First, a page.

The following video produced by the MIV corroborates our claims:
One might expect organizations such as Planned Parenthood or the pro-abortion Khmer Girls in Action to be participating members of Mobilize the Immigrant Vote, and they are. More surprisingly, however, is that Catholic Charities, the John XXIII Multi-services Center, and seven CCHD grantees are also on the MIV membership roll as campaign partners. The seven grantees listed are:
- Faith in Community
- People Organized for Westside Renewal – POWER
- Coalition LA
- Justice Overcoming Boundaries in San Diego County
- Nuestra Casa
- San Francisco Organizing Project
- All of Us or None (listed as Time for Change per CCHD)
These Catholic run or Catholic funded groups may make the claim that they were unaware of the stance MIV has taken on abortion and homosexual marriage, but this in actuality cannot be the case. The MIV developed its platform and voters guide in coordination with all its member organizations. According to MIV:
…What our groups also told us is they didn’t want to just go out and be part of MIV for informational purpose but they wanted us to say what we stood for. So we took a draft platform with our six regions. We hashed it out with people. We sent it to our ally organizations. And we wrote up a platform that covers everything from immigration, worker justice, healthcare, worker rights, and more. To really try to give more of a base to who we are. (emphasis added. Source: Nancy Berlin, Executive Committee Chair MIV, taken from : http://www.wilsoncenter.org/topics/pubs/Vegas%20Eng.pdf)
Also, according to an MIV survey, 130 out of 133 member organizations endorsed their Immigrants Voice Platform. The explicitly pro-abortion voters guide was also developed with input from the member organizations:
We produce pros and cons information and then we take that out to the communities. We do these issue analysis forums. At the forums we invite everybody, all of our groups, all of our neighbors. The community debates it, what do we think, back and forth. We take a straw-poll vote, how do you feel about this. We do them in our six regions. We bring it back. We compile all that information and go, Ok, what do we want to put in the voter guide? And we use what the people told us out in these forums as the basis of the pros and cons that we write up. (emphasis added. Source: Nancy Berlin, Executive Committee Chair MIV, taken from : http://www.wilsoncenter.org/topics/pubs/Vegas%20Eng.pdf)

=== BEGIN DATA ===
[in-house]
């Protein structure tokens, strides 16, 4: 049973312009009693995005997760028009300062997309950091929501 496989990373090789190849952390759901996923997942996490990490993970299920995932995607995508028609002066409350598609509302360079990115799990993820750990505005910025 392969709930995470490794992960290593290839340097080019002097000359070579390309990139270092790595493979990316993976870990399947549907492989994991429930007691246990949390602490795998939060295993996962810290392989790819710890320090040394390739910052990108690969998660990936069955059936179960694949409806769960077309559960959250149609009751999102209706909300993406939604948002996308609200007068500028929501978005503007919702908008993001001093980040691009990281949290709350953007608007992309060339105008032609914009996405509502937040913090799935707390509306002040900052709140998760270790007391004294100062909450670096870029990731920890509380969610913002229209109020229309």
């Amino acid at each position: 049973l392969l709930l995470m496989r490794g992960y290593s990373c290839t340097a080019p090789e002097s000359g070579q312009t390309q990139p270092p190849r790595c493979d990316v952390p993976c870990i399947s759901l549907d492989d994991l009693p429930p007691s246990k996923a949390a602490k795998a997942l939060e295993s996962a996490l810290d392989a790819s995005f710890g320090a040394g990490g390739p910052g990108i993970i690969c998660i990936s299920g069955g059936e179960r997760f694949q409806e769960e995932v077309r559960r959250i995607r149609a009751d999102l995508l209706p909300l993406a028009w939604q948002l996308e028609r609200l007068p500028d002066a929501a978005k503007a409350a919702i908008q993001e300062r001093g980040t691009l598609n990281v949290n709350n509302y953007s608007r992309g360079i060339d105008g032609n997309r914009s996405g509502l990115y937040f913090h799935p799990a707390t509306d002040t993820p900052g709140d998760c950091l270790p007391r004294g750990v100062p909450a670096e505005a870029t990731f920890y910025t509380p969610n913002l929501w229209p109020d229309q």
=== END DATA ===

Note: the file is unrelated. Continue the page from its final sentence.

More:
We assume out of charity that the Catholic Charities groups did not support the pro-abortion language in the 2008 voters guides, but the question remains: Why continue working with such an organization and expose Catholic immigrants to pro-abortion indoctrination?
As for the CCHD grantees who are members of MIV, we can make no such assumptions, since they have never publicly stated a pro-life position. Their association with MIV raises questions which must be answered immediately.
- Did they distribute the MIV produced voter material?
- Why would they participate in a voter mobilization drive led by a group acting directly against Church teaching?
- Will they publicly state their adherence to the pro-life teachings of the Catholic Church?
Failure to adequately answer these questions should result in immediate suspension of CCHD grants.
In conclusion, we again ask the USCCB to reform the CCHD grants process so Catholics can be assured that not a single penny of their donations are used to fund groups which support or are sympathetic to grave evils condemned by Church teaching. The examples we have outlined in our reports more than justify this request. Visit www.reformcchdnow.com for more information on what Catholics can do to help our bishops make these necessary reforms.